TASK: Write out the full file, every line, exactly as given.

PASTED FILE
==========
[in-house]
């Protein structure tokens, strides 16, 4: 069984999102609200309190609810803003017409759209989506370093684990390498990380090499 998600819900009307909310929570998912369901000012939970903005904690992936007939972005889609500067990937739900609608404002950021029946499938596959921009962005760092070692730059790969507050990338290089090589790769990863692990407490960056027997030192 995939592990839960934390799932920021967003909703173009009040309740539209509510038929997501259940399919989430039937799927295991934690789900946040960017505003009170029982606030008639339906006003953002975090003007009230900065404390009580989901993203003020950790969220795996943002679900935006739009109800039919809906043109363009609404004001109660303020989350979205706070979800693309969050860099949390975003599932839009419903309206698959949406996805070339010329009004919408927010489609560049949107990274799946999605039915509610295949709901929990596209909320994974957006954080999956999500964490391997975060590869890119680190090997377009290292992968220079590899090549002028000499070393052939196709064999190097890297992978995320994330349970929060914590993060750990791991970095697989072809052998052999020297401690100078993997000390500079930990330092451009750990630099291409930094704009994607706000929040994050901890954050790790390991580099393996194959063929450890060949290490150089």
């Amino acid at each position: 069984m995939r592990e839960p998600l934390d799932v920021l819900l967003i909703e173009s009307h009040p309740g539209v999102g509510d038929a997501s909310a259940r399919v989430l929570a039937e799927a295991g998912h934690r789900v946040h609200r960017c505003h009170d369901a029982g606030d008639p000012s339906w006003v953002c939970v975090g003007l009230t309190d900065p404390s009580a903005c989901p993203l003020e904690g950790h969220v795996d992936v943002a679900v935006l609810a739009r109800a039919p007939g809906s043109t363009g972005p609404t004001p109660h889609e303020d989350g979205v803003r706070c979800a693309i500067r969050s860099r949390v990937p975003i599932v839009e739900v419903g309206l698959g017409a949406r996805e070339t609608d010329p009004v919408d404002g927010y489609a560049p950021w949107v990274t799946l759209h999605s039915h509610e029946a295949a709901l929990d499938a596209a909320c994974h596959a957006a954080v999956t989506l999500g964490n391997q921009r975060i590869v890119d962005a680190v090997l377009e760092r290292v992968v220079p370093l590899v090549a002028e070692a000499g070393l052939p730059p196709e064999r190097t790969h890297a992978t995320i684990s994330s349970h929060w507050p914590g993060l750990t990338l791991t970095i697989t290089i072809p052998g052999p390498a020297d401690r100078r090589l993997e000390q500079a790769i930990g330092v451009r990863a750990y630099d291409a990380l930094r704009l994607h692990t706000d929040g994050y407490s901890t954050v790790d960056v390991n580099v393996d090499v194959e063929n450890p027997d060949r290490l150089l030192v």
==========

[in-house]
């Protein structure tokens, strides 16, 4: 069984999102609200309190609810803003017409759209989506370093684990390498990380090499 998600819900009307909310929570998912369901000012939970903005904690992936007939972005889609500067990937739900609608404002950021029946499938596959921009962005760092070692730059790969507050990338290089090589790769990863692990407490960056027997030192 995939592990839960934390799932920021967003909703173009009040309740539209509510038929997501259940399919989430039937799927295991934690789900946040960017505003009170029982606030008639339906006003953002975090003007009230900065404390009580989901993203003020950790969220795996943002679900935006739009109800039919809906043109363009609404004001109660303020989350979205706070979800693309969050860099949390975003599932839009419903309206698959949406996805070339010329009004919408927010489609560049949107990274799946999605039915509610295949709901929990596209909320994974957006954080999956999500964490391997975060590869890119680190090997377009290292992968220079590899090549002028000499070393052939196709064999190097890297992978995320994330349970929060914590993060750990791991970095697989072809052998052999020297401690100078993997000390500079930990330092451009750990630099291409930094704009994607706000929040994050901890954050790790390991580099393996194959063929450890060949290490150089």
């Amino acid at each position: 069984m995939r592990e839960p998600l934390d799932v920021l819900l967003i909703e173009s009307h009040p309740g539209v999102g509510d038929a997501s909310a259940r399919v989430l929570a039937e799927a295991g998912h934690r789900v946040h609200r960017c505003h009170d369901a029982g606030d008639p000012s339906w006003v953002c939970v975090g003007l009230t309190d900065p404390s009580a903005c989901p993203l003020e904690g950790h969220v795996d992936v943002a679900v935006l609810a739009r109800a039919p007939g809906s043109t363009g972005p609404t004001p109660h889609e303020d989350g979205v803003r706070c979800a693309i500067r969050s860099r949390v990937p975003i599932v839009e739900v419903g309206l698959g017409a949406r996805e070339t609608d010329p009004v919408d404002g927010y489609a560049p950021w949107v990274t799946l759209h999605s039915h509610e029946a295949a709901l929990d499938a596209a909320c994974h596959a957006a954080v999956t989506l999500g964490n391997q921009r975060i590869v890119d962005a680190v090997l377009e760092r290292v992968v220079p370093l590899v090549a002028e070692a000499g070393l052939p730059p196709e064999r190097t790969h890297a992978t995320i684990s994330s349970h929060w507050p914590g993060l750990t990338l791991t970095i697989t290089i072809p052998g052999p390498a020297d401690r100078r090589l993997e000390q500079a790769i930990g330092v451009r990863a750990y630099d291409a990380l930094r704009l994607h692990t706000d929040g994050y407490s901890t954050v790790d960056v390991n580099v393996d090499v194959e063929n450890p027997d060949r290490l150089l030192v």